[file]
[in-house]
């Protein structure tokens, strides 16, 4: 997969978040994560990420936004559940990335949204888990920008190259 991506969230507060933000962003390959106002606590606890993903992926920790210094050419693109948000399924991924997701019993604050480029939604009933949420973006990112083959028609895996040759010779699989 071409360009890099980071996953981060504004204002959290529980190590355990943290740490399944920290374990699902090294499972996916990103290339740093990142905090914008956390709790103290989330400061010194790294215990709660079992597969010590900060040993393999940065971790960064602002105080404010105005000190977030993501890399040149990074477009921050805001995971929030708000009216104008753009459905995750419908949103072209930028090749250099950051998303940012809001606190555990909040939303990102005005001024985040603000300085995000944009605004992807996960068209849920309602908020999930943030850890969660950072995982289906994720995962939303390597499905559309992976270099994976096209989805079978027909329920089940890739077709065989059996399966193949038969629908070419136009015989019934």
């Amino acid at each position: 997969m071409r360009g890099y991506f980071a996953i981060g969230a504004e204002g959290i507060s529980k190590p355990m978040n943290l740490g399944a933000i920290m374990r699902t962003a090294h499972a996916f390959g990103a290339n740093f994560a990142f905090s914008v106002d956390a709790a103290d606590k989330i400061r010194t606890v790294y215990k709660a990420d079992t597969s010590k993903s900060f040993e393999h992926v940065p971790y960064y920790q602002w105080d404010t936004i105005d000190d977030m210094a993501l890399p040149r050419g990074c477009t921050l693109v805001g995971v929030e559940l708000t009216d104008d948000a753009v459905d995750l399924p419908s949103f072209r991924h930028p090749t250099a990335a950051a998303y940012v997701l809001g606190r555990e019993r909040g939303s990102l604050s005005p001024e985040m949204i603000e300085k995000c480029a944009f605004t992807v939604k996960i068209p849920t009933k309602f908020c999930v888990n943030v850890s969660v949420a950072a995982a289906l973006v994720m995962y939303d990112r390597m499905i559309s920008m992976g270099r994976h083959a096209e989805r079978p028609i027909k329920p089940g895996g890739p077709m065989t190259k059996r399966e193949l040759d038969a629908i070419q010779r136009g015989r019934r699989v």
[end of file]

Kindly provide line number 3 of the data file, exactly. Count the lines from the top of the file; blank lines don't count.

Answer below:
């Amino acid at each position: 997969m071409r360009g890099y991506f980071a996953i981060g969230a504004e204002g959290i507060s529980k190590p355990m978040n943290l740490g399944a933000i920290m374990r699902t962003a090294h499972a996916f390959g990103a290339n740093f994560a990142f905090s914008v106002d956390a709790a103290d606590k989330i400061r010194t606890v790294y215990k709660a990420d079992t597969s010590k993903s900060f040993e393999h992926v940065p971790y960064y920790q602002w105080d404010t936004i105005d000190d977030m210094a993501l890399p040149r050419g990074c477009t921050l693109v805001g995971v929030e559940l708000t009216d104008d948000a753009v459905d995750l399924p419908s949103f072209r991924h930028p090749t250099a990335a950051a998303y940012v997701l809001g606190r555990e019993r909040g939303s990102l604050s005005p001024e985040m949204i603000e300085k995000c480029a944009f605004t992807v939604k996960i068209p849920t009933k309602f908020c999930v888990n943030v850890s969660v949420a950072a995982a289906l973006v994720m995962y939303d990112r390597m499905i559309s920008m992976g270099r994976h083959a096209e989805r079978p028609i027909k329920p089940g895996g890739p077709m065989t190259k059996r399966e193949l040759d038969a629908i070419q010779r136009g015989r019934r699989v």